We are writing to share with you a new report on the impacts of land protection efforts on communities’ interactions with potential investors and government officials seeking land and natural resources. The full report can be found here and the executive summary can be found here.
From 2009 until 2015, Namati and its partners Centro Terra Viva (CTV) in Mozambique, the Land and Equity Movement in Uganda (LEMU), and the Sustainable Development Institute (SDI) in Liberia supported more than 100 communities to document and protect their customary land rights. In late 2017, Namati evaluated the impacts the process had on communities’ responses to outsiders seeking community lands and natural resources.
The study tested the following assumption: “Once communities know their land rights and have documented their land claims, they will act in an empowered way when approached by government officials and/or investors seeking land, and will have improved tenure security outcomes.”
Of the 61 communities assessed, 46% had been approached by outside actors seeking community lands and natural resources since completing their land protection efforts. Overall, the stories of these interactions clearly show how, on their own, community land protection initiatives - as they were implemented in Uganda, Mozambique, and Liberia - did not adequately balance the significant power asymmetries inherent in interactions between rural communities, investors, and government officials.
The stories described in this report illustrate broad-based corruption that allows land to be claimed by powerful elites and government institutions with little regard for required legal procedures. Together, the communities’ stories illustrate how government officials leverage their power and influence to override citizens’ land rights in order to:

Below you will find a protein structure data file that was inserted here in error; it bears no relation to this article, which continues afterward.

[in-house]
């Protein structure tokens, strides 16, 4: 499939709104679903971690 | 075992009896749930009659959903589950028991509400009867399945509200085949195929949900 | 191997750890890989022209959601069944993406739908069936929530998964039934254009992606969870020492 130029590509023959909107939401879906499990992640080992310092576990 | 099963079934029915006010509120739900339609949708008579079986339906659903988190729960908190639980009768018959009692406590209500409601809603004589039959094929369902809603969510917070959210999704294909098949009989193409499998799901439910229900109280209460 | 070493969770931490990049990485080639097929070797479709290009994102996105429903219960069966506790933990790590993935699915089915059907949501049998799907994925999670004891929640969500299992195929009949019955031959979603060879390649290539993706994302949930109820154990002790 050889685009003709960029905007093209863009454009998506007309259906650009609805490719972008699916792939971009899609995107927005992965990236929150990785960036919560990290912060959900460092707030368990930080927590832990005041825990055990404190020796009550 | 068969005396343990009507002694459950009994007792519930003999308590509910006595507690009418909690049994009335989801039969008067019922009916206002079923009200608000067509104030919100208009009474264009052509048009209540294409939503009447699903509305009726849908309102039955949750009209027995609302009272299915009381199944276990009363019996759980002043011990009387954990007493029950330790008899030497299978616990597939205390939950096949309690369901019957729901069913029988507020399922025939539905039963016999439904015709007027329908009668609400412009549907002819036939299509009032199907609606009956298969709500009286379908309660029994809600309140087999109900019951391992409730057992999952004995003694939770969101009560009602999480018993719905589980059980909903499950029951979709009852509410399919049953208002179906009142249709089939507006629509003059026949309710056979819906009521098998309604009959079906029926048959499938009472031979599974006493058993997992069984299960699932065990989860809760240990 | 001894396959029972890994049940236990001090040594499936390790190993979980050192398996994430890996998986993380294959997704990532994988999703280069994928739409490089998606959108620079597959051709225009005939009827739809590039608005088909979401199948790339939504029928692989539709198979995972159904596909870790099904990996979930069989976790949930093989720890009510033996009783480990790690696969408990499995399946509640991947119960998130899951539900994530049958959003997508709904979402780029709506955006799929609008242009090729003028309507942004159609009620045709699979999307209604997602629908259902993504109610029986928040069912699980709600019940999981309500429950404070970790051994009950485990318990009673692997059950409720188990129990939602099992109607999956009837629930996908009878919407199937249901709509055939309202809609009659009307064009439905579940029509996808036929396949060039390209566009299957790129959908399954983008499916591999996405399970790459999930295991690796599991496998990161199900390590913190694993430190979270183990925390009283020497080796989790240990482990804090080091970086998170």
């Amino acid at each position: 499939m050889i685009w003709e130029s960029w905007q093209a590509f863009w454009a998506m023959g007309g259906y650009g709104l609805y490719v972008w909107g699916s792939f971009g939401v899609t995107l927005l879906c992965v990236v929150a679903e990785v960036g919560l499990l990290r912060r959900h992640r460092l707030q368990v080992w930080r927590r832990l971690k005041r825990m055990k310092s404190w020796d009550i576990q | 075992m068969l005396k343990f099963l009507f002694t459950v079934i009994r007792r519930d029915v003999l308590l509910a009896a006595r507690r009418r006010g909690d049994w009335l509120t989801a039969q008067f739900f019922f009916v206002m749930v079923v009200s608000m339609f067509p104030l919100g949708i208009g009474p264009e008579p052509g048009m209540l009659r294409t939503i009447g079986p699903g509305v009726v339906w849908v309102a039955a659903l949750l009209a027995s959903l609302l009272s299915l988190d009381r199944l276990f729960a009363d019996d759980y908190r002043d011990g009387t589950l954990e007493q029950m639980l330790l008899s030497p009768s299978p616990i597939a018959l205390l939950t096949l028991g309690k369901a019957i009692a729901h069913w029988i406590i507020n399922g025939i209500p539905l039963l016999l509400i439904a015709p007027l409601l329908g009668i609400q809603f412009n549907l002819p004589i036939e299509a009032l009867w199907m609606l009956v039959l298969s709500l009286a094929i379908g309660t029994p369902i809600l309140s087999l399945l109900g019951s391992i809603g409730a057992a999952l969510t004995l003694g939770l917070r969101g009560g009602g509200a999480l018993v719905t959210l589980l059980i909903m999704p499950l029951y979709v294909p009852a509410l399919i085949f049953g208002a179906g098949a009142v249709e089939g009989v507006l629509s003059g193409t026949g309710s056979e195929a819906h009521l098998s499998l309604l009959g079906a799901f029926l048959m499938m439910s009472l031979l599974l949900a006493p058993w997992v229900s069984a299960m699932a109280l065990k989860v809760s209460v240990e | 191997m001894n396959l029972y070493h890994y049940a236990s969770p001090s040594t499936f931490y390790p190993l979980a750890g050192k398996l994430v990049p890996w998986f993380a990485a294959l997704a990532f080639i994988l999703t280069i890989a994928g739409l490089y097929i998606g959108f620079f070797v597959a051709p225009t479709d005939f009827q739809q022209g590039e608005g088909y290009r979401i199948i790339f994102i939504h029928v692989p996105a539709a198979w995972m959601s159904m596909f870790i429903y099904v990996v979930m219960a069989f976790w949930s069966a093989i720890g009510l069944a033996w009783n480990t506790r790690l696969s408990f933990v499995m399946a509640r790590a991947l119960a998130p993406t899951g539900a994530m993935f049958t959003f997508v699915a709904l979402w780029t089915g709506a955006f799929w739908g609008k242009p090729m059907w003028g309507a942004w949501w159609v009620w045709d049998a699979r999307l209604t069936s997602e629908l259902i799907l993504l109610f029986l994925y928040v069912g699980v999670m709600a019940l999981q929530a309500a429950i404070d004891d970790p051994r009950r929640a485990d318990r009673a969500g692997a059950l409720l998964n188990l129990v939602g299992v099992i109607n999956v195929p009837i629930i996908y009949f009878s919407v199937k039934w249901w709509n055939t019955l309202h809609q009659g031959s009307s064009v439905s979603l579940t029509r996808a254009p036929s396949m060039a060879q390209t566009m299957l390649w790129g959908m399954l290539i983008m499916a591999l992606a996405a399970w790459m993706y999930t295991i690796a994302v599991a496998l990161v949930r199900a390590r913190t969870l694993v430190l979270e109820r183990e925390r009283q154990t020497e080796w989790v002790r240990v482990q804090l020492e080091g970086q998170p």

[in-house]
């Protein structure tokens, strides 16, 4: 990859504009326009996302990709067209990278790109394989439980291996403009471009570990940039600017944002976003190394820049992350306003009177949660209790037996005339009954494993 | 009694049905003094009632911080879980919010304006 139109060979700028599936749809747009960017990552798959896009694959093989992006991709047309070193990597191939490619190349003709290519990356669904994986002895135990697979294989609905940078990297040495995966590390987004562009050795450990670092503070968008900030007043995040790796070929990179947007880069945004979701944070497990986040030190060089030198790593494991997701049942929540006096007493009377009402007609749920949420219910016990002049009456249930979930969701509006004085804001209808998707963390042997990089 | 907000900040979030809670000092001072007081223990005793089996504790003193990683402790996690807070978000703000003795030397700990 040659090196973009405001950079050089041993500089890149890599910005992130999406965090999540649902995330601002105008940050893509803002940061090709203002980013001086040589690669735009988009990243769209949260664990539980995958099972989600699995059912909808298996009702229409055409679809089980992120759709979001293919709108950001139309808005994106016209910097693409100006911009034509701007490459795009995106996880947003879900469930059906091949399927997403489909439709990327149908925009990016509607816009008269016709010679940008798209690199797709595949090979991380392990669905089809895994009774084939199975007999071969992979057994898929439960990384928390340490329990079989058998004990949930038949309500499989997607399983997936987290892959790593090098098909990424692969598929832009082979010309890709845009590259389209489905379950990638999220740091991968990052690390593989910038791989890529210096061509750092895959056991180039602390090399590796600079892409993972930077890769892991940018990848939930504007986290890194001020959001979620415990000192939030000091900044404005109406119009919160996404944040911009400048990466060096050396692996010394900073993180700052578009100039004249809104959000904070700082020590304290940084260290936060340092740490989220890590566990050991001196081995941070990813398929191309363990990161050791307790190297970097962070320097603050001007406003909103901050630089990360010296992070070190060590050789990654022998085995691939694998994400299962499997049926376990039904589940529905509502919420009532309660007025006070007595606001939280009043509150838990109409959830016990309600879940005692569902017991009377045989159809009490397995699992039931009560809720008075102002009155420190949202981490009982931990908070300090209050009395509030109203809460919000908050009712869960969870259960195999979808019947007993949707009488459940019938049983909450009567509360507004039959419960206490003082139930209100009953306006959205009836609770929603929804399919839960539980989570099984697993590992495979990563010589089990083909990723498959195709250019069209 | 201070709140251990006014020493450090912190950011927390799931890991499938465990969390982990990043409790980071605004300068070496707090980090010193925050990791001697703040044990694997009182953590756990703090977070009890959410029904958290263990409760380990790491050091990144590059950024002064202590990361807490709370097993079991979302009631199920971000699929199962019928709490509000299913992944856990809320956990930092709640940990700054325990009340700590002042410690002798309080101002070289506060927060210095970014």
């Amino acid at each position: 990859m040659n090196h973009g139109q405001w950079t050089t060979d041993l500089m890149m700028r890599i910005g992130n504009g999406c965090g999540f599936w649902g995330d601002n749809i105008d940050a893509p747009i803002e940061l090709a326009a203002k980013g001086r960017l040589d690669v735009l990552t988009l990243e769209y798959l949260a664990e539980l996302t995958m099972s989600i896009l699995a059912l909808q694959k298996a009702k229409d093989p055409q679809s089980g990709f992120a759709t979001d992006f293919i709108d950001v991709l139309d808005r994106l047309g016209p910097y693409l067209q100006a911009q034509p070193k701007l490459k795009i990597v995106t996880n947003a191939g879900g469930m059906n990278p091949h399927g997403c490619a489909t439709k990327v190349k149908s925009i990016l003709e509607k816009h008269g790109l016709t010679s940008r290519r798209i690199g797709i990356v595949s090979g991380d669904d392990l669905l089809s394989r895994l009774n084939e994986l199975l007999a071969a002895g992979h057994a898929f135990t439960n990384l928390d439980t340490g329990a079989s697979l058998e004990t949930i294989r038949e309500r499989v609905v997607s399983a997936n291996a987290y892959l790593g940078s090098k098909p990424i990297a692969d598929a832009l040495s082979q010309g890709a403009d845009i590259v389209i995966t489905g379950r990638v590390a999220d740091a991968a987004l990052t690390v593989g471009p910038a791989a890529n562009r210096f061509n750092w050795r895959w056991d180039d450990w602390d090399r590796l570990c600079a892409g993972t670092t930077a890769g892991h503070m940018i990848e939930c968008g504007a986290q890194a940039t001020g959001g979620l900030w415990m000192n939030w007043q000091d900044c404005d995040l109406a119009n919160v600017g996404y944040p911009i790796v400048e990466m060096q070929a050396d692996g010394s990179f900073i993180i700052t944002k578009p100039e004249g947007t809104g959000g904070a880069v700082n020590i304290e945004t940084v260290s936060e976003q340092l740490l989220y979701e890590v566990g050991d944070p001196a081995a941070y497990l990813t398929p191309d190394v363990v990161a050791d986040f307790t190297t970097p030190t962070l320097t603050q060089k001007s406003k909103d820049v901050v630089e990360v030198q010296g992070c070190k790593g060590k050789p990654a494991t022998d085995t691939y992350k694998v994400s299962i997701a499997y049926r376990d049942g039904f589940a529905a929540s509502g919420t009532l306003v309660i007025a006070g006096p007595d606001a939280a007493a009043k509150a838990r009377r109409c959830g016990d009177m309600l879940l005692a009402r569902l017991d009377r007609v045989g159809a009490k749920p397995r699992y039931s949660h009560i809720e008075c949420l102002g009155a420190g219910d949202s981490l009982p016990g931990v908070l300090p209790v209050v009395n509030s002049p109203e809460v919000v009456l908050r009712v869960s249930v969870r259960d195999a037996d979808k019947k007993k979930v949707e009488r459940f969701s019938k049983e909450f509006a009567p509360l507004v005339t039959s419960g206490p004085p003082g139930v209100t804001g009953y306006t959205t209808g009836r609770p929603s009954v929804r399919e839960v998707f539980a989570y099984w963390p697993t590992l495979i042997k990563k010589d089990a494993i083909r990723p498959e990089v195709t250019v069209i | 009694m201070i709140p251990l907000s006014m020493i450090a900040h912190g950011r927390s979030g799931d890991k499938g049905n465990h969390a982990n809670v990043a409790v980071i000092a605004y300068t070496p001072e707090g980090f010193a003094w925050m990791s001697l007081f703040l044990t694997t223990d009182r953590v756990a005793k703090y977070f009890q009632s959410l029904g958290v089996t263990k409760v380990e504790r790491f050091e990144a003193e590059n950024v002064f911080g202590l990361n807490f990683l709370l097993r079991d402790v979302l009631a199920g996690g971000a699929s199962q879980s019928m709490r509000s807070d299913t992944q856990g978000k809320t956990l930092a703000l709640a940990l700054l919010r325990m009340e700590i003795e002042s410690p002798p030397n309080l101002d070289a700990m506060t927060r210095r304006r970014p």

- Claim land owned by villagers for state projects without paying compensation;
- Support bad faith land grabs/dubious “consultations” for international investors; and
- Facilitate land grabs for investments that they or their families/colleagues have a personal stake in.
Such outcomes were prevalent despite community members’ ability to clearly articulate their legal rights in such situations—and were the same independent of whether or not the community had a formal government-issued document for its land rights (Mozambique); legal private ownership under law (Uganda); or fought the land grab, seeking external support from NGOs and political representatives (Liberia).
By showcasing the rampant injustices the study communities faced, this report aims to shed light on how to more effectively address such imbalances of power and strengthen global efforts to protect community land rights. The report concludes with a series of recommendations for how we might - with incisive action and more legal support - shift the power dynamics inherent in community interactions with outside actors to ensure that communities remain on their lands, growing and prospering with or without external investment, according to their own self-defined goals and vision.
Rachael Knight (author and independent consultant) and Namati’s Community Land Protection Team